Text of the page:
The Boston Consulting group’s product portfolio matrix (BCG matrix) is designed to help with long-term strategic planning, to help a business consider growth opportunities by reviewing its portfolio of products to decide where to invest, to discontinue or develop products. It's also known as the Growth/Share Matrix.
The Matrix is divided into 4 quadrants based on an analysis of market growth and relative market share, as shown in the diagram below.
1. Dogs: These are products with low growth or market share.
2. Question marks or Problem Child: Products in high growth markets with low market share.
3. Stars: Products in high growth markets with high market share.
4. Cash cows: Products in low growth markets with high market share
What is the 7Ps Marketing Mix and how should it be used?
The marketing mix is a familiar marketing strategy tool, which as you will probably know, was traditionally limited to the core 4Ps of Product, Price, Place and Promotion. It is one of the top 3 classic marketing models according to a poll on Smart Insights.
The traditional 7Ps of marketing consist of:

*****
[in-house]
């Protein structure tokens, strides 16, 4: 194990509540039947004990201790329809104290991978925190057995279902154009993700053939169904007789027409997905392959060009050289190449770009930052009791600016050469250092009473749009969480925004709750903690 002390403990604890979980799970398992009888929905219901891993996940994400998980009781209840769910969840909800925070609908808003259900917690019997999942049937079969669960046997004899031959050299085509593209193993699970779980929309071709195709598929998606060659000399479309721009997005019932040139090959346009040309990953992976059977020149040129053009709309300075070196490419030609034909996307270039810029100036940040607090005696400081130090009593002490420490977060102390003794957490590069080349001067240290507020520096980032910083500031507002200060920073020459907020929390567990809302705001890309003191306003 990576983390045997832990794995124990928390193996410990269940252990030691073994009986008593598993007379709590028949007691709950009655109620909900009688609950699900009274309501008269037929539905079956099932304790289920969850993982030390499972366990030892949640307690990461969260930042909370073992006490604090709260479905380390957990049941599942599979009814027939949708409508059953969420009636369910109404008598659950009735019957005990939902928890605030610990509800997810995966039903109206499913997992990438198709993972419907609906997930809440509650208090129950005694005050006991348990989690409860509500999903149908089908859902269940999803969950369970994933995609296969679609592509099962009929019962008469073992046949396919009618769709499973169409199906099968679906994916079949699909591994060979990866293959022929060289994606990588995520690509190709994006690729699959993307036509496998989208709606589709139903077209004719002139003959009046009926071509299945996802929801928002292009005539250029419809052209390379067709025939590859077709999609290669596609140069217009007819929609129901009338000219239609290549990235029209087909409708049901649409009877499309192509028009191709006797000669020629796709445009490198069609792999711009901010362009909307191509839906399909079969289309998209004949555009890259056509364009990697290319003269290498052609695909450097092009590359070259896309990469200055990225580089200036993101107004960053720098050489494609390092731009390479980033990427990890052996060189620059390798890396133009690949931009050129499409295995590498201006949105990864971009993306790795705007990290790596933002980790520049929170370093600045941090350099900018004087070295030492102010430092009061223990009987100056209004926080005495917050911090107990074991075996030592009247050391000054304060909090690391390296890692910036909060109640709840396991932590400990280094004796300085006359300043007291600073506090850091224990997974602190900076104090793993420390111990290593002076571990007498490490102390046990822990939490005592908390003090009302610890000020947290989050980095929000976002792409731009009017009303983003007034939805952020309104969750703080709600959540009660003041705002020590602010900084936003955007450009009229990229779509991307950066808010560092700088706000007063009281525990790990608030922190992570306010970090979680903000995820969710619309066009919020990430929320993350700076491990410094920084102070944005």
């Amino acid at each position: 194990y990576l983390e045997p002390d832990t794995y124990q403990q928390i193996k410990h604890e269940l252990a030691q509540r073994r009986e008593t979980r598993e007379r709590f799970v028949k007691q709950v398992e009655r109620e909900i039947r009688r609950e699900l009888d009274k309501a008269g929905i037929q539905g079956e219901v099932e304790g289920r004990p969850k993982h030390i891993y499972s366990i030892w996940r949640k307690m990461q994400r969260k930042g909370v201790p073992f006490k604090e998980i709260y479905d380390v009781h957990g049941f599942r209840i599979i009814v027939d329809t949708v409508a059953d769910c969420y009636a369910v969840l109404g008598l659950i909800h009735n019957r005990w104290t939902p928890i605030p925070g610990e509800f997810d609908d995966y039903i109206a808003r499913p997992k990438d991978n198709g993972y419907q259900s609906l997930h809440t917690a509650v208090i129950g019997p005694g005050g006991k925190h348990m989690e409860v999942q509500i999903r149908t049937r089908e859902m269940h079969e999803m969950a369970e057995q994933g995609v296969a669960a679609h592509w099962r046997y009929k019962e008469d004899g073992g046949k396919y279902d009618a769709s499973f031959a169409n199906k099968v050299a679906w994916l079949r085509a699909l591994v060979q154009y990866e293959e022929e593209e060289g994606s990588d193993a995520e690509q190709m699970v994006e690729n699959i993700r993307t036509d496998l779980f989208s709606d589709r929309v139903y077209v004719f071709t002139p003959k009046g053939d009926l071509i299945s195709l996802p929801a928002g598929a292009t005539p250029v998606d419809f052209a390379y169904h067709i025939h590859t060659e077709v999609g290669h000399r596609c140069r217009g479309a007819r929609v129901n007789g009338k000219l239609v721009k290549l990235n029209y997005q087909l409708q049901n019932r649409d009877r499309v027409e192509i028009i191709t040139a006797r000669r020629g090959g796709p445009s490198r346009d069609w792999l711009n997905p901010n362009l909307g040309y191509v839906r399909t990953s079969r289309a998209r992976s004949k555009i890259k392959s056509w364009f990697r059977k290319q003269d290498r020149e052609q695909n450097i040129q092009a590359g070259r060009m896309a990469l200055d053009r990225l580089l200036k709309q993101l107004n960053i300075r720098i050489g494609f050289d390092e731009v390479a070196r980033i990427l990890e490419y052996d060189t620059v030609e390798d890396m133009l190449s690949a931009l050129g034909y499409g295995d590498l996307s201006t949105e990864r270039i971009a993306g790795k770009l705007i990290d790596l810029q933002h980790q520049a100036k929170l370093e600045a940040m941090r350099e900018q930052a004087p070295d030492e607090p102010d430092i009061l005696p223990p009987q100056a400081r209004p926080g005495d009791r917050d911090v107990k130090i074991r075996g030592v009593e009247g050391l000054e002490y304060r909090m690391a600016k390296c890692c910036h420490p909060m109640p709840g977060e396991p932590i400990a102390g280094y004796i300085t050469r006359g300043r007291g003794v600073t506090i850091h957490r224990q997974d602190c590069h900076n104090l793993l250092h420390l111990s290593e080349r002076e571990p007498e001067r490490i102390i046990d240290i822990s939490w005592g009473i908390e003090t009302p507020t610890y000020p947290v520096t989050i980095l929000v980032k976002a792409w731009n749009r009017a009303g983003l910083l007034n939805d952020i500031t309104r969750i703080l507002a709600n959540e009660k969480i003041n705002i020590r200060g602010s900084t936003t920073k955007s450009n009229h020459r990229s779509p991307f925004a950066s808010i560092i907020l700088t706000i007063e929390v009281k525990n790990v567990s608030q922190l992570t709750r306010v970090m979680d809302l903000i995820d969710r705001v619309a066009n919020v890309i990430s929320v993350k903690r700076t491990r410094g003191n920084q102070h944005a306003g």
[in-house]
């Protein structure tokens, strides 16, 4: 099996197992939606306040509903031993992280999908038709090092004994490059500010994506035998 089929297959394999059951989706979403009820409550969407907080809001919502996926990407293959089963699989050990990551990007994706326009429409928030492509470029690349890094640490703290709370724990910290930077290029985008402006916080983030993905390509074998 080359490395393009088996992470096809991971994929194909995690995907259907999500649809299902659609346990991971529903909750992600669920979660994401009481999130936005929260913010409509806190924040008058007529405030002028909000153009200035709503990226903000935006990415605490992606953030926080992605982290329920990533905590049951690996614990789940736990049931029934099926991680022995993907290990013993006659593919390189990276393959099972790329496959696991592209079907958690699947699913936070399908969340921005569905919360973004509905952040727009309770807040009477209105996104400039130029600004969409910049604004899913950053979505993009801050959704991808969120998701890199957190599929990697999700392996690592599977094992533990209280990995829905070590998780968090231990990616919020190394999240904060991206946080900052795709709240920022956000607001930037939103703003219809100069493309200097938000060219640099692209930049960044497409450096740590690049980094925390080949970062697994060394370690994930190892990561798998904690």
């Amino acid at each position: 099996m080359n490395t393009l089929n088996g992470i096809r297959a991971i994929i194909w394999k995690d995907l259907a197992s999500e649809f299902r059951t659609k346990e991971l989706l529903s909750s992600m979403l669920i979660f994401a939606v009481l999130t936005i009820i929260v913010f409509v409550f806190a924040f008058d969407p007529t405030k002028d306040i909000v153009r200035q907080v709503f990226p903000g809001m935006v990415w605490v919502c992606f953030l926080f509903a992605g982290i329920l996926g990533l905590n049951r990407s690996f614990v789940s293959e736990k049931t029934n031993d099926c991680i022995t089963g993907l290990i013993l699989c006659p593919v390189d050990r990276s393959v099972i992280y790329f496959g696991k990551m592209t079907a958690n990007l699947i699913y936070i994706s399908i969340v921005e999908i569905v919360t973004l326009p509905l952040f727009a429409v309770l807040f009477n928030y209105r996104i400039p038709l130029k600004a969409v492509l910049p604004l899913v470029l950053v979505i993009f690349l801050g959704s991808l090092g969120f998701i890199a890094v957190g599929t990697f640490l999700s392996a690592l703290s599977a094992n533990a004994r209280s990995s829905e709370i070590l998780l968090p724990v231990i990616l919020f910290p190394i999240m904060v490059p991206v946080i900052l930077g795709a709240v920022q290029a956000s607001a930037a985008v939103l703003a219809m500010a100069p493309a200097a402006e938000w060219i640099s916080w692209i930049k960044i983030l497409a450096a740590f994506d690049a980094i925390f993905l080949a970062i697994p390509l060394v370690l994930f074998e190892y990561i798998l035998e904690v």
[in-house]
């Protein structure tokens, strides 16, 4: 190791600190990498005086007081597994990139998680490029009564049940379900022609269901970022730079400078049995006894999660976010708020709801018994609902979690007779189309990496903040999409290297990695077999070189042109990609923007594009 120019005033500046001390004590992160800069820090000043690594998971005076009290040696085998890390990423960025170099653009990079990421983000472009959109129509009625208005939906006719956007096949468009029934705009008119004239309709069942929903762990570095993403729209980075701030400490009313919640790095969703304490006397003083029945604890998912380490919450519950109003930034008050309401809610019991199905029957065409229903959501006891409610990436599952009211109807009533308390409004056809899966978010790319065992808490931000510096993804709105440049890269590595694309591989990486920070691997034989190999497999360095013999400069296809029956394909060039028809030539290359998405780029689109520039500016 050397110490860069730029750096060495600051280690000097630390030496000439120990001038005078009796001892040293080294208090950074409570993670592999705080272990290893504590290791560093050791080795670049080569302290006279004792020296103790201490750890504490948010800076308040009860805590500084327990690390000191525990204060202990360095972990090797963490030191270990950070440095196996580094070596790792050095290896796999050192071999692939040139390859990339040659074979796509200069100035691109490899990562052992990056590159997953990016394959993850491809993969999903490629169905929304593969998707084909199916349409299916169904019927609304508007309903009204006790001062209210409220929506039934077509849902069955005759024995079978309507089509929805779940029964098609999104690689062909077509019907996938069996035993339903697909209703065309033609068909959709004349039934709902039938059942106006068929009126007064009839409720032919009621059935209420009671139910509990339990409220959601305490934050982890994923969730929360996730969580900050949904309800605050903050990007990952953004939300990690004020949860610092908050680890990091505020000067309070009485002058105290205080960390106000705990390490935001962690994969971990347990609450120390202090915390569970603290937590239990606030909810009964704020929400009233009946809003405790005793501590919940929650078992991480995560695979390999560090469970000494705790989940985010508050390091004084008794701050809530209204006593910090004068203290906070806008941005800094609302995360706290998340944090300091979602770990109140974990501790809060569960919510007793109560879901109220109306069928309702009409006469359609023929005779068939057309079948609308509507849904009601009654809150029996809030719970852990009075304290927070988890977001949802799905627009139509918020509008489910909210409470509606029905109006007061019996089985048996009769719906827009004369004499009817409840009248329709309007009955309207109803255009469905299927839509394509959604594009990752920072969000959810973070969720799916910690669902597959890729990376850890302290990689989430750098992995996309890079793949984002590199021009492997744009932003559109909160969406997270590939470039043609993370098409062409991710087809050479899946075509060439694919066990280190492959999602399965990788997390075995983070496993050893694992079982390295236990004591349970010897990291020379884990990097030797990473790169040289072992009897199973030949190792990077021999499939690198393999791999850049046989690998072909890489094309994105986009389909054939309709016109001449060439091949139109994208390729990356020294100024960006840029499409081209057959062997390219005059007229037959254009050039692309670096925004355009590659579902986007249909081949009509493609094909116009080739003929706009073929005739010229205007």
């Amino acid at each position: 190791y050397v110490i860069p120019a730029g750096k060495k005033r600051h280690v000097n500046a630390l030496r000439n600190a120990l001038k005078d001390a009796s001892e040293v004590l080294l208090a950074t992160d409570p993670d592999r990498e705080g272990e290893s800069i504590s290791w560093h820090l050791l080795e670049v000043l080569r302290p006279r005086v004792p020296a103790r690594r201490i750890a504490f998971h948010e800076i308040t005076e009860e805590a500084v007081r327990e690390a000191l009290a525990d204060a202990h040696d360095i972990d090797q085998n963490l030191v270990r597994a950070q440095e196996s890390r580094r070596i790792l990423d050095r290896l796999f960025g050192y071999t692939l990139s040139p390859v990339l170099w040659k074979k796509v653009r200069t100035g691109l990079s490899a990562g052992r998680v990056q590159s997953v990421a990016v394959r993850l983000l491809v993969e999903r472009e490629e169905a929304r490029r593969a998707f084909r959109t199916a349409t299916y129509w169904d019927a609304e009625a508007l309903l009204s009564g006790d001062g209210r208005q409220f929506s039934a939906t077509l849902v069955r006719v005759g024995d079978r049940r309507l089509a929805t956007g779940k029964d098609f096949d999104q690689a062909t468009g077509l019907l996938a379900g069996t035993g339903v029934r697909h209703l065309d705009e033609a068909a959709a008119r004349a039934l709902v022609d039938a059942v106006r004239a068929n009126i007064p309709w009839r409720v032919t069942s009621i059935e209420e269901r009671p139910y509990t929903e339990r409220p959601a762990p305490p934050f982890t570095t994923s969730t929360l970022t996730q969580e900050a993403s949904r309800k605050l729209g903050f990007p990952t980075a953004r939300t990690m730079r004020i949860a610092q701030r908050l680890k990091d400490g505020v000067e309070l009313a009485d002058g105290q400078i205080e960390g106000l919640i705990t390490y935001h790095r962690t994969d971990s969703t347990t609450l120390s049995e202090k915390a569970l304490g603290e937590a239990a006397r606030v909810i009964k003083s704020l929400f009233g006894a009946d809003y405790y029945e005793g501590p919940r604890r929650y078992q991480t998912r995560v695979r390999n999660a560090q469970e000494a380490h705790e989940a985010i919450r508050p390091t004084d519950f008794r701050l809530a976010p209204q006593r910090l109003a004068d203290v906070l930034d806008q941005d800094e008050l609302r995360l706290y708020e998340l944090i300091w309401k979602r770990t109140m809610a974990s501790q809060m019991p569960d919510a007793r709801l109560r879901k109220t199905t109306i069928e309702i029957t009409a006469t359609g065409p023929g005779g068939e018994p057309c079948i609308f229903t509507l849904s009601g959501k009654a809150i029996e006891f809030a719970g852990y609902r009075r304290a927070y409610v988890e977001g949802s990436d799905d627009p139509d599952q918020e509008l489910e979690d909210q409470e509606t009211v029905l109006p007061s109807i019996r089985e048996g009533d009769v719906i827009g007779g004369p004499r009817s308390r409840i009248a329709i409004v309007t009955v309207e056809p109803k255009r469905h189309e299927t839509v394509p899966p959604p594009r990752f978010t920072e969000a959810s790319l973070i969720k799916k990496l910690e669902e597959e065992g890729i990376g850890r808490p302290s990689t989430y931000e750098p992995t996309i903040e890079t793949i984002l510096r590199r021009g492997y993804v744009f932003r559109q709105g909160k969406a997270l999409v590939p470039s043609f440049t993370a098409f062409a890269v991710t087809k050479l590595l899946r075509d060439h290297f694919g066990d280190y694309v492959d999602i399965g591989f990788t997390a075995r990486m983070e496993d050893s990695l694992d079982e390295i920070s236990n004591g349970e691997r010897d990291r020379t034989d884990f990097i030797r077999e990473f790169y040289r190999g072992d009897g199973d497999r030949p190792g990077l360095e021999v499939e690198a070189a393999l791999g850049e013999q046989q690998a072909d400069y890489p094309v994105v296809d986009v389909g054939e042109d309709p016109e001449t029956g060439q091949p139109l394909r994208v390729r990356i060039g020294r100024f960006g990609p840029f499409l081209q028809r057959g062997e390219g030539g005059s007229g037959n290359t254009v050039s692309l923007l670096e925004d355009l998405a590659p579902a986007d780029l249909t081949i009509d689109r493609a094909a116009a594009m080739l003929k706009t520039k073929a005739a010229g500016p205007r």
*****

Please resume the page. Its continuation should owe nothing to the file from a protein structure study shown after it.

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Who created the 7Ps model
The 7Ps model was originally devised by E. Jerome McCarthy and published in 1960 in his book Basic Marketing. A Managerial Approach.
We've created the graphic below so you can see the key elements of the 7Ps marketing mix.
AIDA model explained: Examples and tips for using this strategic marcomms planning model the real world
The AIDA model, tracing the customer journey through Awareness, Interest, Desire and Action, is perhaps the best-known marketing model amongst all the classic marketing models. Many marketers find AIDA useful since we apply this model daily, whether consciously or subconsciously, when we're planning our marketing communications strategy.
What is the AIDA model?
The AIDA Model identifies cognitive stages an individual goes through during the buying process for a product or service. It's a purchasing funnel where buyers go to and fro at each stage, to support them in making the final purchase.
It's no longer a relationship purely between the buyer and the company since social media has extended it to achieving the different goals of AIDA via information added by other customers via social networks and…
A practical tool for linking business or digital vision with goals, objectives, strategies and KPIs
What do you want to achieve and how will you get there? OGSM is a widely-used approach for getting focus to translate a vision into business and marketing strategy.
What is OGSM?
OGSM stands for objective, goals, strategies and measures. It's a way of defining what you want to achieve, and how you will get there. The model divides your aims into broad objectives, fixed and measurable goals, strategies to guide your actions, and measures to give you a direct way of monitoring your progress. Here is how the parts of the OGSM model link together.